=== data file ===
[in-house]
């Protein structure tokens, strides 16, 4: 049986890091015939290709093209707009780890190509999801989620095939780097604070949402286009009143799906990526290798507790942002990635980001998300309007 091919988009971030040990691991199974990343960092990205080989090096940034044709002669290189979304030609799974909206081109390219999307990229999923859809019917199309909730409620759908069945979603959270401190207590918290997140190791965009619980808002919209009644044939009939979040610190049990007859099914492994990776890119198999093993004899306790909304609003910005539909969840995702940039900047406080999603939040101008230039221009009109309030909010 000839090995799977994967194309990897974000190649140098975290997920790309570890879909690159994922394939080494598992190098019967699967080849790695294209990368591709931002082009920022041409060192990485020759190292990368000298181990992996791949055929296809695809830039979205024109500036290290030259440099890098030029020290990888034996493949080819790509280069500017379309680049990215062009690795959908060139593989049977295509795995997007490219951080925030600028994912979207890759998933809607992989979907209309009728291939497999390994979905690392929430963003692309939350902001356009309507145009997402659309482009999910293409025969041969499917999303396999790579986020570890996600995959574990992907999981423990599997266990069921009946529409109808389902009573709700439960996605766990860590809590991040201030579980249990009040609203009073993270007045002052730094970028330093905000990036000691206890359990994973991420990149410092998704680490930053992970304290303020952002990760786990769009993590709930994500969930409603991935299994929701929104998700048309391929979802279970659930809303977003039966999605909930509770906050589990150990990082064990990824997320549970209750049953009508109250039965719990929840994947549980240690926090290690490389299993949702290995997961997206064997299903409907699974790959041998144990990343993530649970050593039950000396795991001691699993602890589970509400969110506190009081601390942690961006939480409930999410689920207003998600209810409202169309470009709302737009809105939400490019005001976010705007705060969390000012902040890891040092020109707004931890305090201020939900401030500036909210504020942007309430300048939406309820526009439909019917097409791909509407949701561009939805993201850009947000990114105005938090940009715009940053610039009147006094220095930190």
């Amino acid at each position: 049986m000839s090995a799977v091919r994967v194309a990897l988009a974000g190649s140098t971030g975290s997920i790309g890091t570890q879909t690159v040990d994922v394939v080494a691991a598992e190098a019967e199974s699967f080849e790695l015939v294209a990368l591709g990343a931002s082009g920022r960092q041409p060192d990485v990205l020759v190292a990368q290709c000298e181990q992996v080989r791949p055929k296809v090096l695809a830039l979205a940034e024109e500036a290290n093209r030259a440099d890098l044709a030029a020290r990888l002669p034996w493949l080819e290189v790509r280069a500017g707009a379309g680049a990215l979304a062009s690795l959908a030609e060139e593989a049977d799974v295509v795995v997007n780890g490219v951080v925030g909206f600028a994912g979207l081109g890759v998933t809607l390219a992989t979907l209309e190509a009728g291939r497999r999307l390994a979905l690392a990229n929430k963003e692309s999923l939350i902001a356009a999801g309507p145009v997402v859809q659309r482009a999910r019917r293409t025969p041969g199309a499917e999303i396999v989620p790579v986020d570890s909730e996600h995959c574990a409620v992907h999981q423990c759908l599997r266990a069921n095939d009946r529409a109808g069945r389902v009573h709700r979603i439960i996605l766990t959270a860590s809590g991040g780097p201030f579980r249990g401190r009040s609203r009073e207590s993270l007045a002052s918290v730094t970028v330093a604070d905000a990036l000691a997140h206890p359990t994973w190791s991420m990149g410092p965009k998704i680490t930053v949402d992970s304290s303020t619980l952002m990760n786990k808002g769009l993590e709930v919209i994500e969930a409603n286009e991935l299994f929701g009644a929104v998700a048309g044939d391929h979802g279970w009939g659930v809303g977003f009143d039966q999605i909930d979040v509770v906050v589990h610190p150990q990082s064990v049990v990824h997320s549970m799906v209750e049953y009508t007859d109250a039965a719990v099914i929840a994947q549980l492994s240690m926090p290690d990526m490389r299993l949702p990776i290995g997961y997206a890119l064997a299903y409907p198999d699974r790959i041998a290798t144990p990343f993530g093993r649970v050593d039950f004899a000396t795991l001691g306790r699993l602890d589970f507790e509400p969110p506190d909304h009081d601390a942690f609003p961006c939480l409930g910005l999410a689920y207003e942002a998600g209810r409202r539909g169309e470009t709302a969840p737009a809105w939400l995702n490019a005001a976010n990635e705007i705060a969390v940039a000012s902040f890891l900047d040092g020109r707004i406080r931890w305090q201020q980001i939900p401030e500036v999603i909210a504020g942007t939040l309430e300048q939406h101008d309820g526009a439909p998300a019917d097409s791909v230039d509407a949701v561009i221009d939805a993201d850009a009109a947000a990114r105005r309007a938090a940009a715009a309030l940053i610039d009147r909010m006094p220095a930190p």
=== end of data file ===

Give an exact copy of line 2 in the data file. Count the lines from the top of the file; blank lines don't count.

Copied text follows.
């Protein structure tokens, strides 16, 4: 049986890091015939290709093209707009780890190509999801989620095939780097604070949402286009009143799906990526290798507790942002990635980001998300309007 091919988009971030040990691991199974990343960092990205080989090096940034044709002669290189979304030609799974909206081109390219999307990229999923859809019917199309909730409620759908069945979603959270401190207590918290997140190791965009619980808002919209009644044939009939979040610190049990007859099914492994990776890119198999093993004899306790909304609003910005539909969840995702940039900047406080999603939040101008230039221009009109309030909010 000839090995799977994967194309990897974000190649140098975290997920790309570890879909690159994922394939080494598992190098019967699967080849790695294209990368591709931002082009920022041409060192990485020759190292990368000298181990992996791949055929296809695809830039979205024109500036290290030259440099890098030029020290990888034996493949080819790509280069500017379309680049990215062009690795959908060139593989049977295509795995997007490219951080925030600028994912979207890759998933809607992989979907209309009728291939497999390994979905690392929430963003692309939350902001356009309507145009997402659309482009999910293409025969041969499917999303396999790579986020570890996600995959574990992907999981423990599997266990069921009946529409109808389902009573709700439960996605766990860590809590991040201030579980249990009040609203009073993270007045002052730094970028330093905000990036000691206890359990994973991420990149410092998704680490930053992970304290303020952002990760786990769009993590709930994500969930409603991935299994929701929104998700048309391929979802279970659930809303977003039966999605909930509770906050589990150990990082064990990824997320549970209750049953009508109250039965719990929840994947549980240690926090290690490389299993949702290995997961997206064997299903409907699974790959041998144990990343993530649970050593039950000396795991001691699993602890589970509400969110506190009081601390942690961006939480409930999410689920207003998600209810409202169309470009709302737009809105939400490019005001976010705007705060969390000012902040890891040092020109707004931890305090201020939900401030500036909210504020942007309430300048939406309820526009439909019917097409791909509407949701561009939805993201850009947000990114105005938090940009715009940053610039009147006094220095930190």